1. Military

Former CentCom chief says sex scandal can harm respect for military

TAMPA — Retired Marine Gen. Anthony Zinni spent most of his time traveling outside Tampa when he served as chief of U.S. Central Command from 1997 to 2000.

He actually tallied it up when he left CentCom, which is headquartered at MacDill Air Force Base.

"I was gone more than 70 percent of the time," Zinni said in an interview with the Tampa Bay Times Friday. "And of course I didn't have the same crisis situations CentCom's been dealing with for the last 12 years."

So when Zinni heard news reports that Gen. John Allen, a former deputy and acting commander at CentCom, may have exchanged hundreds, perhaps even thousands of emails with Tampa socialite Jill Kelley, Zinni was amazed.

"I don't know where the time came to do all of that," Zinni said. "It's a full-time job."

In a telephone interview from his home in Virginia, Zinni said he worried the sex scandal that has engulfed Allen and just-resigned CIA director David Petraeus will harm the military's reputation. He said he was very careful when he served at MacDill to adequately vet invitations to social events and personal meetings with civilians to avoid entanglements like the one that now threatens Allen's career and ended Petraeus'.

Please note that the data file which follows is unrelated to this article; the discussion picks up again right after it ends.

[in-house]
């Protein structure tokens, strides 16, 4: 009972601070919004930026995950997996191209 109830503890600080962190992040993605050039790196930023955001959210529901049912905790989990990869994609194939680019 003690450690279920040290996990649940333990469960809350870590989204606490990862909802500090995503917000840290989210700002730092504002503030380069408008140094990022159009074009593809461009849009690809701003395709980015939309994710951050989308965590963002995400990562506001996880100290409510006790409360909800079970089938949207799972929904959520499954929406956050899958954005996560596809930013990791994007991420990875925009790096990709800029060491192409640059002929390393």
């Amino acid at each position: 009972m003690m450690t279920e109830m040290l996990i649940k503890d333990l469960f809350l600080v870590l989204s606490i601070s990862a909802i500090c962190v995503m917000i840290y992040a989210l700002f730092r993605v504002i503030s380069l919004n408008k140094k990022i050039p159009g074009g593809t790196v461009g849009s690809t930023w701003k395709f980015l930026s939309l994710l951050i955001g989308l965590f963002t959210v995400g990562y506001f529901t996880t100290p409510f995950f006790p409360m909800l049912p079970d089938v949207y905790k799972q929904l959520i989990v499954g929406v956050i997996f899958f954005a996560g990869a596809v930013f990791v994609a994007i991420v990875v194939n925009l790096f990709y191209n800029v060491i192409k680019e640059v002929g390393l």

Zinni said his staff judge advocate — an office providing legal and policy support to a military commander — screened many of the invitations and meetings that came into his office.

Speaking of Kelley's socializing with MacDill brass, Zinni said, "That's something my staff judge advocate would have been on in a heartbeat."

That isn't to say, he said, that commanders at military bases should avoid contact with the surrounding community. Zinni said local ties benefit both civilians and the military. Military personnel live locally. Everybody has a stake in maintaining good relations, he said.

But top commanders need to proceed cautiously when reaching out, Zinni said.

He said his biggest concern is that the sex scandal will harm the military's reputation. "It chips away at respect," Zinni said.

Zinni, however, said he is withholding judgment until the facts are know. He said he admires and respects both Petraeus and Allen. And he called Allen one of the finest generals in the nation.

Zinni said civilians who love the military often try to get too close and, even though they may have good intentions, they can cause difficulties.

"Sometimes it's hard for them to understand that what they're doing might be inappropriate," Zinni said.

Acknowledging that some of the more aggressive civilians sometimes act like groupies at a Rolling Stones concert, Zinni said with a laugh, "It never happened to me."